Kate and Sean arrived at our house around lunch time.  We had lunch and then Sean went down for a nap.  I told Kate she could help me pack the camper while Sean napped and we took everything from the house that I had already packed.  Of course we made sure to pack children’s books and toys for extra entertainment.

We started our truck camping experience right in front of our house by setting the ground rules for using the camper.  The big rule was that they could not get in and out of the camper without our help.  With our tall four wheel drive Dodge, the camper is about two feet up off the ground, which is way too high for Kate and Sean.

Pequea Creek Campground

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After Sean’s nap, we headed south to Pequea Creek Campground.  It took us forty-five minutes to get there as there were two bridges that we had to avoid, one being at 12’ and one at 11’5”.  I was not going to risk going under the 12’ bridge even though we probably would have been fine.

We arrived around 5:00pm.  It was the middle of the week and the campground was almost empty.  As soon as we pulled into our campsite, Gordon plugged the camper into shore power and Harley, Kate, Sean, and I went into the camper.

Kate and Sean jumped right into the dinette.  I will never forget the first words out of Sean’s mouth.  He sat there with this huge grin on his face, belted out one of those wonderful kid belly laughs, clapped his hands, and shouted, “I love the camper!  I love the camper!”  You could just see the thrill and excitement in his face.

As Sean celebrated the camper, Kate had a question.  “How do you sleep in the dinette?” she asked.  So I demonstrated how the table comes down and the cushions move.  Clearly satisfied, Kate said, “I can’t wait to sleep in the camper.  It’s going to be so much fun!”

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With all this energy and excitement brewing, it was a good time to run around.  The kids and I went to check out the playground while Gordon waited for the campground director to deliver the firewood.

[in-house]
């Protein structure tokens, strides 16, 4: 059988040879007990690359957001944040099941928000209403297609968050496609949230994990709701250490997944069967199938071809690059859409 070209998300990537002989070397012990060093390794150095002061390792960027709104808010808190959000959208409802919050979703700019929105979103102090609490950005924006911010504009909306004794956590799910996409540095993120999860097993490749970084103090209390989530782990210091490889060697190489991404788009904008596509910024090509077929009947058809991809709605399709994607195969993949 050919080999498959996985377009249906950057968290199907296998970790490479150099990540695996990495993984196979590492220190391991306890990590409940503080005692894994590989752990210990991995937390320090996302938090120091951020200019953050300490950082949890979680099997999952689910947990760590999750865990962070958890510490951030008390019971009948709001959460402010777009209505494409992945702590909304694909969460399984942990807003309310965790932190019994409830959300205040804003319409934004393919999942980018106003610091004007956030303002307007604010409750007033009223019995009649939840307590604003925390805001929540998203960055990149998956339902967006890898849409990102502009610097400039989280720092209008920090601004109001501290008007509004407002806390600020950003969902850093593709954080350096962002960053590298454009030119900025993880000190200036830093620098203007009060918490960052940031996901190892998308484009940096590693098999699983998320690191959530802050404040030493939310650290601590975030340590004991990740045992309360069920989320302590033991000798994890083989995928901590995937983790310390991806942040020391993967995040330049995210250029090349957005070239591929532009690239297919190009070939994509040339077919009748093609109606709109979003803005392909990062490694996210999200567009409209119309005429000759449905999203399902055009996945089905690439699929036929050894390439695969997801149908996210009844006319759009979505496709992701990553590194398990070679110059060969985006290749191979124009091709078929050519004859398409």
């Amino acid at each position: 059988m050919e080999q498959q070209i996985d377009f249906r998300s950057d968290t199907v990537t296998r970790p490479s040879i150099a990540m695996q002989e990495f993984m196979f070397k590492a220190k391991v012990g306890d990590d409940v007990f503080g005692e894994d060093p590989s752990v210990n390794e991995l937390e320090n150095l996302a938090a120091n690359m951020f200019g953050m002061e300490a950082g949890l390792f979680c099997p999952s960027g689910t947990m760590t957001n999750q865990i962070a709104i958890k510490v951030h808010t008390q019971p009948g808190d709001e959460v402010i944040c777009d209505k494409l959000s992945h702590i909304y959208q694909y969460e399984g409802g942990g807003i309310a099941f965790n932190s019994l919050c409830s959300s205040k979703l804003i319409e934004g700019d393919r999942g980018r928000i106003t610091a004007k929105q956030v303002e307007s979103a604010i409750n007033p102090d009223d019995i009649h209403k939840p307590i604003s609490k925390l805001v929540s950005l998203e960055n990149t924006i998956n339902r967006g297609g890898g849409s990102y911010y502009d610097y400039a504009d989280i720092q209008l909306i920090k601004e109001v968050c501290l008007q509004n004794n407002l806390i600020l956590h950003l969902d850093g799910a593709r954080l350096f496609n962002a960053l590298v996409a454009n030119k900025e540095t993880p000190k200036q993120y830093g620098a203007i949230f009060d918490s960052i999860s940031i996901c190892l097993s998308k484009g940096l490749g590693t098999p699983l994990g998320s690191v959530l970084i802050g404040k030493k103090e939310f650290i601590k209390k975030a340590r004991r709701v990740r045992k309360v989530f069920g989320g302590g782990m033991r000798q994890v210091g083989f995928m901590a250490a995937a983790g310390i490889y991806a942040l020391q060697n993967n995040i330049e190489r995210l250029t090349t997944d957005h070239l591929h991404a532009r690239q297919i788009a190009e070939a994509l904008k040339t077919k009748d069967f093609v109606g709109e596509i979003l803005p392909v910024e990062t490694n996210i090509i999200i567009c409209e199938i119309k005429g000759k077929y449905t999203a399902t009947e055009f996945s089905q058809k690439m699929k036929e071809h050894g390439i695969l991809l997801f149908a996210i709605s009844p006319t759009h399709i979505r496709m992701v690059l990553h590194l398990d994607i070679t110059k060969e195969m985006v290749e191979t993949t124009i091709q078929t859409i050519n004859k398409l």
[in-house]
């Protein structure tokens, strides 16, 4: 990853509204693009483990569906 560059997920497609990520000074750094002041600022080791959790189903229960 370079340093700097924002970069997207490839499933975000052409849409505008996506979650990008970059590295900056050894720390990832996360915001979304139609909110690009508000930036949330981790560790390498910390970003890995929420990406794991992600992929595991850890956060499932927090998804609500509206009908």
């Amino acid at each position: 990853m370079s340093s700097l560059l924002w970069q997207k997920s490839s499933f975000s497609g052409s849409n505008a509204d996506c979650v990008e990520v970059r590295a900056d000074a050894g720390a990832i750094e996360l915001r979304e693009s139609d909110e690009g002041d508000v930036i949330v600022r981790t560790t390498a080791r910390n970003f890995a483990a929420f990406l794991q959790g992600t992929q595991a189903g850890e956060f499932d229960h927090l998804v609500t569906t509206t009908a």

Collecting Branches and Twigs

Kids-Camping_sticks-twigsWhen we saw the firewood being delivered across the campground, Kate, Sean, and I headed back to the campsite.  It had just rained for several days in Lancaster, Pennsylvania and the firewood was damp.  This would make building a fire, and thus cooking our dinner, a little more challenging.

Gordon volunteered to be the fire maker and selected the driest logs while the kids and I went around collecting small branches and twigs.  Kate and I found lots of semi-dry branches in the wooded area while Sean picked up a branch, walked around, and put it right back down.  The joy of being a three year old.

Kate, Sean, and I brought our collection of semi-dry branches back to Gordon who was having little luck starting our evening campfire.  So we decided to go around again and collect more branches.

“How many more do we need Aunt Angela?” asked Kate.  I recognized it right away, the dreaded, “Are we there yet?” whine coming through loud and clear.  I think I was asked that question about fifty times.  Luckily, by the time the kids were fit to be tied and ready to eat, the fire was starting to catch.  I said, “It’s time to roast some hot dogs!”  The kids cheered and were clapping excitedly in anticipation.